Wednesday, 23 March 2016

Nerdversity Reviews: Miami Vice: The Game

Released by Dutch video game developer, Davilex, Miami Vice was a licensed budget title released for PS2, XBox and PC in 2004. The front of the box uses a stylised piece of promo art from Miami Vice season 1 of Crockett and Tubbs on a beach, next to Crockett's Ferarri Daytona Spyder.

The back of the box has a brief rundown of the Miami Vice plot with some marketing on the gameplay elements. There's some screenshots of the game that show off what happens in the game as well.

The game is set during season 1 of the TV series and follows the story of Crockett and Tubbs after a drug deal goes wrong and an assassin is after Manuel Ortega and his daughter, It's up to Crockett and Tubbs to find out who the killer is and protect Ortega's daughter from the killer.

The game is a 3rd person action adventure/shooter with puzzle solving elements. Aside from the first and final missions, you can switch between Crockett and Tubbs on the fly, each one having their own strengths and weaknesses. For example: Crockett can only carry light weapons, can't take many hits before being downed, not as strong, but more athletic than Tubbs. Tubbs meanwhile can carry shotguns and assault rifles, can take more hits before being downed and can open doors Crockett can't. There are some levels which require the use of both Crockett and Tubbs to solve puzzles and progress further. 

In levels where you have access to both Crockett and Tubbs, not only can you switch on the fly, you can also command the AI partner to wait there, follow or take cover. You'll be required to watch over the partner regularly, as they more often than not blindly run into groups of enemies and will be shot to death. Once a partner is downed, you have 60 seconds to find them and revive them before they die and it's game over.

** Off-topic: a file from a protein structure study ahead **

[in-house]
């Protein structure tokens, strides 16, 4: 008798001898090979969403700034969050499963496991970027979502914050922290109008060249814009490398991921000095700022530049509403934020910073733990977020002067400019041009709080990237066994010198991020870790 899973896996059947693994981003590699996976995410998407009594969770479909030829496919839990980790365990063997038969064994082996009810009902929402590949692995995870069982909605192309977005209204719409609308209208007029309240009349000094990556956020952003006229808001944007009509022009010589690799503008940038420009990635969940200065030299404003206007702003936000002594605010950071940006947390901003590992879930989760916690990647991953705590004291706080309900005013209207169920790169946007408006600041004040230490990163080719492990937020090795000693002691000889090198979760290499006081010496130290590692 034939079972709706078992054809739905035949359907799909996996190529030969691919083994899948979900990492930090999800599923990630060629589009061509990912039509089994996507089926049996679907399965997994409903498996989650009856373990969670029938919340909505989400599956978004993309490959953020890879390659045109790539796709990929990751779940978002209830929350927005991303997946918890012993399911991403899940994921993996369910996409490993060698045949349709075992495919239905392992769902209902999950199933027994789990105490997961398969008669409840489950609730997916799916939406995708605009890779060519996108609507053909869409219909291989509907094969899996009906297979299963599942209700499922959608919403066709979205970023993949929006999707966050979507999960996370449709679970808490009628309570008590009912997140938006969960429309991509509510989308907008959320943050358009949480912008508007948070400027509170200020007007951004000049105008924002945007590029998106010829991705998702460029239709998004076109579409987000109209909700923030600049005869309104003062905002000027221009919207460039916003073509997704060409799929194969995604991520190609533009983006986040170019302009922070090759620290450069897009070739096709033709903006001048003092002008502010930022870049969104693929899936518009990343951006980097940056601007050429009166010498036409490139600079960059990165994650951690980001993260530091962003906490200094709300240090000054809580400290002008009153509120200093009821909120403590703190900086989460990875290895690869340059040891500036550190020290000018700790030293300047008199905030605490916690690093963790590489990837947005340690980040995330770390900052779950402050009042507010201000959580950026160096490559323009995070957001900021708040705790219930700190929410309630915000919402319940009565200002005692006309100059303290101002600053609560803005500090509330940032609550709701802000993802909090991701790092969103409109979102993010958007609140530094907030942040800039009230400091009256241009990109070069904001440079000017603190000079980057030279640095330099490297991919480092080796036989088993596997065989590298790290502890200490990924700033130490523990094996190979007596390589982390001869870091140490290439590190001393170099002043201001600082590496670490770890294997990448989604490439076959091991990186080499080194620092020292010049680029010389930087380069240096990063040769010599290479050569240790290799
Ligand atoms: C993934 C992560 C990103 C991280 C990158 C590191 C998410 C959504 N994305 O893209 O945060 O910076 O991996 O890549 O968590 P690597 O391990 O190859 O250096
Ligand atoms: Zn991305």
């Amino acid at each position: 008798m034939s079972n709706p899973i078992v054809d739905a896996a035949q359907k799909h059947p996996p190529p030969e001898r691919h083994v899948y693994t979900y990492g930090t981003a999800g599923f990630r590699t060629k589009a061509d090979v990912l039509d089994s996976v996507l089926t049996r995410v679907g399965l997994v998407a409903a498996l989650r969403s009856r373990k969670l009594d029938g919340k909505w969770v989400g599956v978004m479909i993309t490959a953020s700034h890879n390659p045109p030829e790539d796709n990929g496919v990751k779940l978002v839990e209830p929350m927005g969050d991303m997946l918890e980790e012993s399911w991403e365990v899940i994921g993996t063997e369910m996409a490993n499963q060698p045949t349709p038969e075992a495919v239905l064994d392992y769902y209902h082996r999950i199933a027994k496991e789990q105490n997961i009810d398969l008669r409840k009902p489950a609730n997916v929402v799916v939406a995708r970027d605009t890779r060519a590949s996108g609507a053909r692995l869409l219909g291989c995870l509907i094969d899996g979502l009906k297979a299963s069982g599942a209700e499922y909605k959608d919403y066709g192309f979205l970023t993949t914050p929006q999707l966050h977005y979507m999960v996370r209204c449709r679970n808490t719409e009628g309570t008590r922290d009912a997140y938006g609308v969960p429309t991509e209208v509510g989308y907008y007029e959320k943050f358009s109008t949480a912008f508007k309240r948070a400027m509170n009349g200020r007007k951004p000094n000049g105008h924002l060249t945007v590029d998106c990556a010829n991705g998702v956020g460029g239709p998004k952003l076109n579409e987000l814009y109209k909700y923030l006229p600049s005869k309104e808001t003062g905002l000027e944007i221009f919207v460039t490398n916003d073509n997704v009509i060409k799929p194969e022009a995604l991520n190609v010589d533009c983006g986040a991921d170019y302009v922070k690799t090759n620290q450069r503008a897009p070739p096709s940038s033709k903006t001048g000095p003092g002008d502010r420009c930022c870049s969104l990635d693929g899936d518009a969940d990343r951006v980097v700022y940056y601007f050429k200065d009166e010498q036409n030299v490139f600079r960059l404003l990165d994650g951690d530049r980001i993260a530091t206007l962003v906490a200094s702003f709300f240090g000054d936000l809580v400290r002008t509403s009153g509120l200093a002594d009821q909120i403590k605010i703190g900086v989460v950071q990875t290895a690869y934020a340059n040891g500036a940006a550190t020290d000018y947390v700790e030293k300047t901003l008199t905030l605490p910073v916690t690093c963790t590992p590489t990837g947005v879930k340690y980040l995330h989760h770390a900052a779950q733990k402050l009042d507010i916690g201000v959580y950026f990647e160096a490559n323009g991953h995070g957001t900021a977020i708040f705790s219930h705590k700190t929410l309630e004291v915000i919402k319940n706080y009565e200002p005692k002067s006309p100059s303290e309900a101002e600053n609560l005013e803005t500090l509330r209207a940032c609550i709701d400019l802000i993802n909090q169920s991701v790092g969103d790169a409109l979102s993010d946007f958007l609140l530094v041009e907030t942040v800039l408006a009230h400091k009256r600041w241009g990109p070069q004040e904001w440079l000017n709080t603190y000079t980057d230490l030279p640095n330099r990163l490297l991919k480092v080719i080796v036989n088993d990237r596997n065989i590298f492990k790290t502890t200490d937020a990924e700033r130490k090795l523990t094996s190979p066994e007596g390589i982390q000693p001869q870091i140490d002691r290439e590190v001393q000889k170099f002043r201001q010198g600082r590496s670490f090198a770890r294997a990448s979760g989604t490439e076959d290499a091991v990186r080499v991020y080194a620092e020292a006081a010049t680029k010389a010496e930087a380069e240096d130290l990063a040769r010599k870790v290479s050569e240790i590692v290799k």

There are 9 levels overall. You start with each character's trademark weapon, which is the Bren Ten for Crockett and a double barreled shotgun for Tubbs. Each character can pick up secondary weapons which require ammunition in each level. Each level has a main objective, there are secondary ones, such as arresting a certain number of enemies, finding a certain number of drug packages or similar. A full playthrough can be found here.

The game goes for around £5 on the secondary market on all formats. If you can get past the graphics, which clearly aren't up to par with games that were available at the time, the voice acting, which ISN'T done by the cast, but by soundalikes and the repetitive quotes being used when you kill an enemy or collect an item, you've actually got a pretty decent budget game that has a few hours worth of fun in it, based on an 80s property and as for licensed games go, again, there are much worse examples out there.